Why We Value The Old School Tie

It’s a very Melbourne thing to be horrified by school fees – and there is much to be horrified about. The fees at Melbourne’s most expensive schools are pushing $30,000 per child.

But take a step back. These big fees are a positive sign of the financial seriousness that society takes educating the next generation. Before we get to discussing equality or standards or choice, let us agree, please, that spending money on education is good.

There’s a real sense in which anti-private school hostility has nothing to do with education, per se, in that some people are richer than others.

What is the hypothetical alternative to wealthy parents investing in their children’s education? That they splurge on holidays and cars? Hand the money over as inheritance? Buy property? Surely we can welcome the money being used to develop human capital.

The returns on education are vast. A better secondary education experience leads to more choice of tertiary education, which in turn can translate into higher earnings over a lifetime.

No wonder parents want to buy as much schooling as they can possibly afford.

Individual students reap most of the benefits from their education. But as education advocates constantly point out, society benefits too. A more educated population is a more innovative, productive, and ultimately prosperous population.

Thus some investment by wealthy parents on private education – over and above what is churned back to them through the taxation system – flows through to society as a whole.

All this makes the hyperventilating about private schooling that forms such a fundamental part of Melbourne’s intellectual life more than a little ridiculous.

In an Age column on Thursday, Julie Szego suggested private schools seem a little like a “con” for those parents who are “bleeding money on private school fees on the assumption this buys their child a competitive advantage”.

Perhaps if you imagine modern Australia as a dog-eat-dog fight for prestige, then every attempt to increase human capital formation looks like a brutal feeding frenzy.

But it’s true: there’s a puzzle here. While private schools get better year 12 results, a whole host of evidence shows that once researchers control for things such as family background, the education level of parents, peer performance and so forth, many differences in results between private schools and public schools substantially decrease. Educated and engaged parents are likely to have educated and engaged kids, regardless of what school those kids are sent to.

So are parents being irrational when they send their kids to private schools? Of course not.

In many ways, by paying for private education, parents are buying their children friends. Who you go to school with matters. It is better have classes with peers that brag about doing too much study than too little. In his new book, Our Kids, social scientist Robert Putnam argues that in the United States peer effects cause a large part of education disparities.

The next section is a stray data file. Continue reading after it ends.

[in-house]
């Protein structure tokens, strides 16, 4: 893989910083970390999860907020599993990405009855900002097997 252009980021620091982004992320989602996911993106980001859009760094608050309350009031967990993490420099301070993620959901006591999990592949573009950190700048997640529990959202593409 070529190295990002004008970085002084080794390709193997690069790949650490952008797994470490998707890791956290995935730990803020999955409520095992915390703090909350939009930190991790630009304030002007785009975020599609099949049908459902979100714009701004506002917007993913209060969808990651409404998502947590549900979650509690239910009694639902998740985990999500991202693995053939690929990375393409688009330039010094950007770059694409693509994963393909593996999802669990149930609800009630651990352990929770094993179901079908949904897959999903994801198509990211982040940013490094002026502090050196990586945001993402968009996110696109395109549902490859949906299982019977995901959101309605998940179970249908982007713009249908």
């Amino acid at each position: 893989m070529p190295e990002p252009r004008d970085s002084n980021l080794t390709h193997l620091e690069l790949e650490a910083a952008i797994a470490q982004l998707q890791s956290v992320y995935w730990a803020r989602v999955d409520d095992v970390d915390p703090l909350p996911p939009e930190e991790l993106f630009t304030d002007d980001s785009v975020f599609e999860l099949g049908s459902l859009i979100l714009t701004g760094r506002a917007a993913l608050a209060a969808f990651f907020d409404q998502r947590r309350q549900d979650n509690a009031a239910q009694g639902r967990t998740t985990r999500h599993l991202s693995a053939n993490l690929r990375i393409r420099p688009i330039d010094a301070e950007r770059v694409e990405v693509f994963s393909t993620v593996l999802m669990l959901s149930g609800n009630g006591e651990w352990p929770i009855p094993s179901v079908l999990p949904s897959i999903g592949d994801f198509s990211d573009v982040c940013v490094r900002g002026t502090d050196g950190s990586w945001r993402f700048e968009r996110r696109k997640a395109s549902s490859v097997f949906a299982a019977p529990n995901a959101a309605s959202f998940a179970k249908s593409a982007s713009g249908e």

Also, education is about more than test scores. All we know about why parents choose individual schools relates that choice to a school’s values, facilities, extracurricular activities, location, or how nurturing or driven the staff are. In other words, how good a fit it is for their child.

Rather than obsessing about the riches hidden behind the private-school fence, why not focus on how to make public schools more appealing?

Public schools would be more competitive against private schools if governments allowed more variation between schools, granted them more independence, and made it easier for more children to attend schools outside their geographic school zones. Remember, it isn’t just money and test scores driving demand for private education.

The obsession with the most expensive schools ignores those smaller, cheaper private schools blossoming around Melbourne, offering marginal improvements and more choice than that offered by the public system.

Funny how the debate about equality is always focused on the lifestyles of the rich, rather than the living standards of the poor.

The Age reported last week some private schools are taking legal action against families who fail to pay fees owed. But by all accounts private schools go out of their way to be lenient on payment. If you’re going to be in debt to anyone, you’d want it to be a school.

After all, it’s hard to imagine much sympathy for families that, for instance, did not pay a builder for a renovation and were subsequently taken to court.

Such is the moral baggage around private schooling that recouping debt fairly incurred is seen as some sort of ethical violation – yet another black mark against these malevolent institutions.

All that fury, all that outrage, directed towards what? Too much money spent on education?